The Ambiguity of Time

by Early Math Counts

This is the time of the year when very young children are reminded that something special is coming (Santa Claus, presents, time off, a vacation, grandparents) but they aren’t quite sure when these things are going to happen. They often say,”Santa is coming tomorrow,” much in the same way they say, ‘My birthday is tomorrow,” even though it is months away.

Our adult understandings of time have developed over years of experience.  We know exactly how long a day, a week, a month, or a year is, and we can plan accordingly. For young children, days are broken into chunks rather than hours and minutes.  The week is divided into school days and home days, but this is a faulty system as they usually need reminding each day upon waking about which kind of day it is.

This ambiguity is supercharged when something exciting is coming as well as when something bad is coming.  Since they do not know for sure when these events will transpire, they need reminders and reassurances.  Just as you remind a two-year old that her parents will return after the afternoon nap each and every day, you must reassure all the children that, “Yes, there will be days off of school, but we will all see each other again.”  Small calendars with visual cues that indicate when upcoming events are happening may also help.  Be sure to count the days until the events using the calendar. Each day, the number will get smaller as the date approaches.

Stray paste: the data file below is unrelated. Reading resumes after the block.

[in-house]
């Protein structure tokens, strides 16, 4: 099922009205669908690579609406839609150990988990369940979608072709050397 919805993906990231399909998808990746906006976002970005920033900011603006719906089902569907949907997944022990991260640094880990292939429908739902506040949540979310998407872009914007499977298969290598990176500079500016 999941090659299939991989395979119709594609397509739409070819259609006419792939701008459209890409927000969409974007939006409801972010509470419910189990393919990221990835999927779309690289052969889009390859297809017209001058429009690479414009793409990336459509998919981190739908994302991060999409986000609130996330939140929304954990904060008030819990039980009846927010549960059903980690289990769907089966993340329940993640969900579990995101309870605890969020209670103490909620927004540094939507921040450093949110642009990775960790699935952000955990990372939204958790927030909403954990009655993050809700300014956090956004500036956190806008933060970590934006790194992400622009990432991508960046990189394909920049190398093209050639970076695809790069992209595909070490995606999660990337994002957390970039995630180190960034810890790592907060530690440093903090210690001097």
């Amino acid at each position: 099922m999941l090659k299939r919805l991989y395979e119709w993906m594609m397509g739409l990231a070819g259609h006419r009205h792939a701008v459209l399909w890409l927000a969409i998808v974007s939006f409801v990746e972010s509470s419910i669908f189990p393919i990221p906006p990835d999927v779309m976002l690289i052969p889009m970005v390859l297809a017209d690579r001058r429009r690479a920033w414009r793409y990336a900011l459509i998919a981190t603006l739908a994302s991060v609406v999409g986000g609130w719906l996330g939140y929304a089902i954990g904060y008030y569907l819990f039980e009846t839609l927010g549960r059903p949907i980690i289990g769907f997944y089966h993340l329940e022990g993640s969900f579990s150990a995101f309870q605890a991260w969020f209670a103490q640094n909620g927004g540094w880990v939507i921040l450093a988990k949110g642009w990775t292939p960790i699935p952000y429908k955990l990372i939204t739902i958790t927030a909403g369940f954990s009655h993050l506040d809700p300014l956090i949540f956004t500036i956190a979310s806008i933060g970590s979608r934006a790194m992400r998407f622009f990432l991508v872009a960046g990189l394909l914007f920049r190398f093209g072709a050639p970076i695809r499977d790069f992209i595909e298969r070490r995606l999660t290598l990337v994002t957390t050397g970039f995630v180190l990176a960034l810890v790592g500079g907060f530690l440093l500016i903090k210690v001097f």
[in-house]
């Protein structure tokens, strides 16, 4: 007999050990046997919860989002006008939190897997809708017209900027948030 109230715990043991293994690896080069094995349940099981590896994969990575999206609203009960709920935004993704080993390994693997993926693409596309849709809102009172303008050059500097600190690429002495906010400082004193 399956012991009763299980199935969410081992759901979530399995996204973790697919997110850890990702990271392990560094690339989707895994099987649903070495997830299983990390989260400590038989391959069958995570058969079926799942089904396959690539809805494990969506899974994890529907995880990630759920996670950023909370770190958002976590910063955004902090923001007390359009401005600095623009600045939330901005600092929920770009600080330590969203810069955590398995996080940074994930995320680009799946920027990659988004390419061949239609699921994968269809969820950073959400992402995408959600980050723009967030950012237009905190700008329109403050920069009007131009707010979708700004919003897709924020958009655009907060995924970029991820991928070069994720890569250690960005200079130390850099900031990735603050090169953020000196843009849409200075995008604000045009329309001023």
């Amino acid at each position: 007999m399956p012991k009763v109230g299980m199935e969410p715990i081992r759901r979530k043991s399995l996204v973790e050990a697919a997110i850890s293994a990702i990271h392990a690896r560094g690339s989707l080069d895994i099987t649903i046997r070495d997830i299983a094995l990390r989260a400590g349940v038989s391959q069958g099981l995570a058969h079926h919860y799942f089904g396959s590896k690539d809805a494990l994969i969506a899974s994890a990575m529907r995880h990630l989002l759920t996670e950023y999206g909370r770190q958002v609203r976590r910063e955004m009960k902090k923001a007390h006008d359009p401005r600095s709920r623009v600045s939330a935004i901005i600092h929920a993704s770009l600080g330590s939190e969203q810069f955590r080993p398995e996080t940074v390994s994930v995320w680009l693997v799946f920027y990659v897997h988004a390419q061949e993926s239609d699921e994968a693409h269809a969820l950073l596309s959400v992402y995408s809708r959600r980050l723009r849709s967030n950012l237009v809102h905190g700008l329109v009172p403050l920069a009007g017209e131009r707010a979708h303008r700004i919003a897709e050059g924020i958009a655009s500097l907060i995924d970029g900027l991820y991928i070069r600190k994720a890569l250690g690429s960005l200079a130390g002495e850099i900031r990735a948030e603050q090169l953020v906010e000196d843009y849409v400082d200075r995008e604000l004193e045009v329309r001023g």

One Reply to “The Ambiguity of Time”

  1. Hi Jen !

    I will pass this on to the young moms in my family-
    I was chatting with one of my nieces- over the phone yesterday ( a lovely self-respecting four -year-old who lives in Houston). She is convinced that the North Pole is really in Chicago because there is so much snow when she comes to visit for the Christmas – Of course, as soon as we get to our house she is ready for Christmas to begin

    I\’ll let you know how this calendar count down worked with her this year – thanks for the tip

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